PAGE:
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In this book I am reading, a group is defined as:

A group is an ordered pair $(G,X)$ where $G$ is a set and $X$ is a binary operation on $G$ satisfying the following axioms:

i) $X$ is associative.

ii) $G$ contains an identity.

iii) Each element of $G$ has an inverse.

How does this definition imply that $G$ is closed under this operation?

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  • $\begingroup$ It's important that it is implicit in this def'n that each element has a double-sided inverse.That is, with identity 1, for any x in G there exists y with xy=yx=1. $\endgroup$ – DanielWainfleet Dec 10 '15 at 23:08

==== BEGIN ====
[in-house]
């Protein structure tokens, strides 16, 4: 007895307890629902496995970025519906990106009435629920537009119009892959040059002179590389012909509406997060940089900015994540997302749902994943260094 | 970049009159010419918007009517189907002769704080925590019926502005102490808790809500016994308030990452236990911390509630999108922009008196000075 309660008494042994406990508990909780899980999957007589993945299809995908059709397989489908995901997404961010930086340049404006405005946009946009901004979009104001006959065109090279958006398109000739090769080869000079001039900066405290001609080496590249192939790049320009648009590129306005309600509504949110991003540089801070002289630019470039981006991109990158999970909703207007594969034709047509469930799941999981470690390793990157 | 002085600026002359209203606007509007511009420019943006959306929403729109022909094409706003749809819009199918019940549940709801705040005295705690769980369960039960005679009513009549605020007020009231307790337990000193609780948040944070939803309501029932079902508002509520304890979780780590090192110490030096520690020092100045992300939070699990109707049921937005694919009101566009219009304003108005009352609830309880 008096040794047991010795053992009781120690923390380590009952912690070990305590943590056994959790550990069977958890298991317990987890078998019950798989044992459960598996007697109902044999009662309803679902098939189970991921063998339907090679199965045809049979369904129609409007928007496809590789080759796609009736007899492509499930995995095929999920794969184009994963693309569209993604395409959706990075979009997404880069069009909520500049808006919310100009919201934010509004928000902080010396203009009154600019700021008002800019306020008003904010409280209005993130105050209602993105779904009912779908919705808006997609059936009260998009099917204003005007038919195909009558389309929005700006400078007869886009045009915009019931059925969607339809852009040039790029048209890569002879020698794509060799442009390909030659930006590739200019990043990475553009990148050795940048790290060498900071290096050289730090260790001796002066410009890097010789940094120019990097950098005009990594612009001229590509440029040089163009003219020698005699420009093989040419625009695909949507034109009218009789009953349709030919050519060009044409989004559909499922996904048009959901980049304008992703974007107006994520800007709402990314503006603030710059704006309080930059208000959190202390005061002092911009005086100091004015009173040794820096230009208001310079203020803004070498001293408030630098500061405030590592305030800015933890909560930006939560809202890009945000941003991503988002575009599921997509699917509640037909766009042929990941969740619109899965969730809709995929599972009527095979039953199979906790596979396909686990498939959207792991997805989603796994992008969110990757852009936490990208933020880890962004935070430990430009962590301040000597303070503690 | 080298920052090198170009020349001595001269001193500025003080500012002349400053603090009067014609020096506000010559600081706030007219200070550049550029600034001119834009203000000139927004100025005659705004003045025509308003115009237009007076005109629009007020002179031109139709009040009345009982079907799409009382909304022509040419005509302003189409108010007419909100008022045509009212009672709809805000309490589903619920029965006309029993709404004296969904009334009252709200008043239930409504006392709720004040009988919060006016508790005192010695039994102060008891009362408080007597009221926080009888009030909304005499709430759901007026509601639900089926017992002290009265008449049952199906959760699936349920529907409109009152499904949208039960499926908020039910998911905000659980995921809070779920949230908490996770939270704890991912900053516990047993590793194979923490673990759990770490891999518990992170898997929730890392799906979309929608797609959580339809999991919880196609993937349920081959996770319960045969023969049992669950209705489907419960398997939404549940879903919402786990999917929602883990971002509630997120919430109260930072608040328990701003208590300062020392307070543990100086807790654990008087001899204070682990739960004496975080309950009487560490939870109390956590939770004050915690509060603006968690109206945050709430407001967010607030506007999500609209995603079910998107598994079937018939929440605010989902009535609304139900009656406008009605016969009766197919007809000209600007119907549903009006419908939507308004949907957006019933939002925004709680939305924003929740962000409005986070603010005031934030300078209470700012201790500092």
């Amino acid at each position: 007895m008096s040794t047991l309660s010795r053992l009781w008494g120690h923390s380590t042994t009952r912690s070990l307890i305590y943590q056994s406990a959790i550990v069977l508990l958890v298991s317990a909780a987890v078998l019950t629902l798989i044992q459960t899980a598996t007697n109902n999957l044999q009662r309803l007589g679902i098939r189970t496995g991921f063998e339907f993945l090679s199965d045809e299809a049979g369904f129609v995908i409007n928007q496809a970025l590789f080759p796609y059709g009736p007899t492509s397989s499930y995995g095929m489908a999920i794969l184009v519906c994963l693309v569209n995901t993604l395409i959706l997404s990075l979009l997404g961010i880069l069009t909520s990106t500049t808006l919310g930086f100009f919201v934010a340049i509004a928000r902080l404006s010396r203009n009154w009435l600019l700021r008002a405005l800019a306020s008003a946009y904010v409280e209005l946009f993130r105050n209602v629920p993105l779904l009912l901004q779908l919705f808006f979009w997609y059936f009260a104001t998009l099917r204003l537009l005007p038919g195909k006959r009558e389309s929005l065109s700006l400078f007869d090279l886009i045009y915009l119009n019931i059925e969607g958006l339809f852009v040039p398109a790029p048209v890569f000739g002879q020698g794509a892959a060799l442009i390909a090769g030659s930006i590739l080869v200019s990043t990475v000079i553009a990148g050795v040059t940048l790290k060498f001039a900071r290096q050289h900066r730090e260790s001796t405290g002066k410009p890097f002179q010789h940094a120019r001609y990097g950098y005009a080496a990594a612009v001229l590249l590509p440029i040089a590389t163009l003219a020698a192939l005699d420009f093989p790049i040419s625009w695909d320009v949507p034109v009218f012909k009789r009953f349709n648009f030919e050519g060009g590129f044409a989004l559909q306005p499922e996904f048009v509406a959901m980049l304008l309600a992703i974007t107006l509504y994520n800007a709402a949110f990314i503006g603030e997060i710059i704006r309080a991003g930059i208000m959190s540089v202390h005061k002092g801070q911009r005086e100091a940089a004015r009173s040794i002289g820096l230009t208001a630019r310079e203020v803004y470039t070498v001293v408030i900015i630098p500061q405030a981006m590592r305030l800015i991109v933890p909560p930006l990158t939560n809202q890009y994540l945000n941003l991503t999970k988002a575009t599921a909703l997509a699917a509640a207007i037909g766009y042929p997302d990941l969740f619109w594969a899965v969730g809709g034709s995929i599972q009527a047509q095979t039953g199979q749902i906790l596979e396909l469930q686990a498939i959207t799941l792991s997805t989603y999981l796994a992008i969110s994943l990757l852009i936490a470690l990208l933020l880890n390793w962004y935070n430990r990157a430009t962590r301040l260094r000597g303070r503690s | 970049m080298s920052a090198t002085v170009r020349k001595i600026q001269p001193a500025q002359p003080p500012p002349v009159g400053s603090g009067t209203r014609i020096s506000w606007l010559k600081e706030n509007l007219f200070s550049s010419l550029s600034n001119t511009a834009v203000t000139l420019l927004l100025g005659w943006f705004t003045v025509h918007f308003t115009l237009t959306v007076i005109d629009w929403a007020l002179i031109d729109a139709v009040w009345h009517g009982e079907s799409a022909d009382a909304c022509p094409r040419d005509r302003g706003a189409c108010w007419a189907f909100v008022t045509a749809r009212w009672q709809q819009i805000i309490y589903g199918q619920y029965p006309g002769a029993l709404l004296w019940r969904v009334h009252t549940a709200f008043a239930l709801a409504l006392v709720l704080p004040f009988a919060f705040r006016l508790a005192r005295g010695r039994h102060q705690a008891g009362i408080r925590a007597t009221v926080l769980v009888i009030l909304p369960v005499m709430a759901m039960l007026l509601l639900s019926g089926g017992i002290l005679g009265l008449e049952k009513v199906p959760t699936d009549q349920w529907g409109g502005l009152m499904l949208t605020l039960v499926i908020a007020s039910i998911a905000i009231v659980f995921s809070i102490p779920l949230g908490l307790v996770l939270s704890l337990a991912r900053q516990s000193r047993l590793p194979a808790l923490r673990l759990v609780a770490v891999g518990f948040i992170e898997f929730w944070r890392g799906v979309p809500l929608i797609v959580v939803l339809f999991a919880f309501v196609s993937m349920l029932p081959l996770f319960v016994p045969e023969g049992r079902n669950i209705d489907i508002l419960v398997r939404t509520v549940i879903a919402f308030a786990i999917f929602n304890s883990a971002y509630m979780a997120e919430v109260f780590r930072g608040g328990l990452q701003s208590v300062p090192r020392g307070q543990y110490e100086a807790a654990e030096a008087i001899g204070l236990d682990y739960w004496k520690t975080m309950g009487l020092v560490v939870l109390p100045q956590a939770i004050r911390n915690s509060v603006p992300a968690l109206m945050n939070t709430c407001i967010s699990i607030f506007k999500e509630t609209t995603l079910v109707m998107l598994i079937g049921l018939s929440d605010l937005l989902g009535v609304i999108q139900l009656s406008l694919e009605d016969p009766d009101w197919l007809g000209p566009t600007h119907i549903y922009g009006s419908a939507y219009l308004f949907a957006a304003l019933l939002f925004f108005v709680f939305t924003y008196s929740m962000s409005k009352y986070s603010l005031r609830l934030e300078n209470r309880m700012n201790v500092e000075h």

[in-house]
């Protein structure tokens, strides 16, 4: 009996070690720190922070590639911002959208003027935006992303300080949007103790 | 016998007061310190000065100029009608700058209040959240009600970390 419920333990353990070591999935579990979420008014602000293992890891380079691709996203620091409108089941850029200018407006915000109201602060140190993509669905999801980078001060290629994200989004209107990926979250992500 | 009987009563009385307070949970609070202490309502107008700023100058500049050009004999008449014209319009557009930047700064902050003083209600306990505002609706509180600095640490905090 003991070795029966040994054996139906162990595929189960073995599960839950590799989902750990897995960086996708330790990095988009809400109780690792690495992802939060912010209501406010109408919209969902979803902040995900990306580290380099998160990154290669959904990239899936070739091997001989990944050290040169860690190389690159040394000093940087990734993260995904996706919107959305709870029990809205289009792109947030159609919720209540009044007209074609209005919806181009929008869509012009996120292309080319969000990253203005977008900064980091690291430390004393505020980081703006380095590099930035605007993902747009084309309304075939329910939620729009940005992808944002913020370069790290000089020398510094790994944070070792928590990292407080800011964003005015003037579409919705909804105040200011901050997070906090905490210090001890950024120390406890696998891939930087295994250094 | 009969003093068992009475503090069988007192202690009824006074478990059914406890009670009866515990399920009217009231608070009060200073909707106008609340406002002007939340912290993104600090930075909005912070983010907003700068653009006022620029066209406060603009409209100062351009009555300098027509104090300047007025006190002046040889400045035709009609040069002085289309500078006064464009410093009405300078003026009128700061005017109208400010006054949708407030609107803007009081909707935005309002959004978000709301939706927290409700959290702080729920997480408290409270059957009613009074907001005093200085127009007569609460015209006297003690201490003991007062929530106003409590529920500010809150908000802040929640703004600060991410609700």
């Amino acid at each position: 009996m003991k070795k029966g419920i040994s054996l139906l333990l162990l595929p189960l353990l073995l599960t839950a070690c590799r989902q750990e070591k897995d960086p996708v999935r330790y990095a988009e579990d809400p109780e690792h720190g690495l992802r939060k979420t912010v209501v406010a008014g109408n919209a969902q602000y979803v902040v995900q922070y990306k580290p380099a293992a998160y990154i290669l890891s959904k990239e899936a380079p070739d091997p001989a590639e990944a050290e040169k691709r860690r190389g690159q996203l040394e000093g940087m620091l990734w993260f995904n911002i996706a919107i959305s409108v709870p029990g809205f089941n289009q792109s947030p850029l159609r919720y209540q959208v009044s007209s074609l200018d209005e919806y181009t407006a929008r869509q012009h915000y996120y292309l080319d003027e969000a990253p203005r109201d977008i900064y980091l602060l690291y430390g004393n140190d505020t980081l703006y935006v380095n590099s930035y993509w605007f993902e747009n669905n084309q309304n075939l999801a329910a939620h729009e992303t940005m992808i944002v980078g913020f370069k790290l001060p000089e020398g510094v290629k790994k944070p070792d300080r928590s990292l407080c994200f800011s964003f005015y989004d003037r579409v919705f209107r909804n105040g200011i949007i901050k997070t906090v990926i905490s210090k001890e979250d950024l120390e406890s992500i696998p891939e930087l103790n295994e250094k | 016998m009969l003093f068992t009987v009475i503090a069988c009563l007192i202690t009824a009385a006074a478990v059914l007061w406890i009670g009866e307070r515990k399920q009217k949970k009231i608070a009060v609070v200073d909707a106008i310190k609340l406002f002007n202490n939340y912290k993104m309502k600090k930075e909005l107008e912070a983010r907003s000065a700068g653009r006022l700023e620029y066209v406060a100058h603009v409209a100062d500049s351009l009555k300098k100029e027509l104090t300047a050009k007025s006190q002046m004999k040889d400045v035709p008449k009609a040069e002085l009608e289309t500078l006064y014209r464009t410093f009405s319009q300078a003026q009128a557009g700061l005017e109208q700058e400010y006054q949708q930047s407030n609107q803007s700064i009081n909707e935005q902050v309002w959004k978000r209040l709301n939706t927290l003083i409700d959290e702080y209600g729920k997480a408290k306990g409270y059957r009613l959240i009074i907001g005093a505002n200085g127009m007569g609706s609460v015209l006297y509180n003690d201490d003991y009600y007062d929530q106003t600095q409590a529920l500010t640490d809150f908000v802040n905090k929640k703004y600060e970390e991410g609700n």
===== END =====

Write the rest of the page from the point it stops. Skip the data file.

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"$X$ is a binary operation on $G$" is a shorthand for "$X$ is a map $G\times G\to G$".

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  • $\begingroup$ Oh of course. Thanks. $\endgroup$ – J.Gudal Dec 10 '15 at 21:51
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That $G$ is closed in hidden in the sentence "... $X$ is a binary operation on $G$ ..."

Saying this is saying that $X$ maps from $G\times G$ into $G$.

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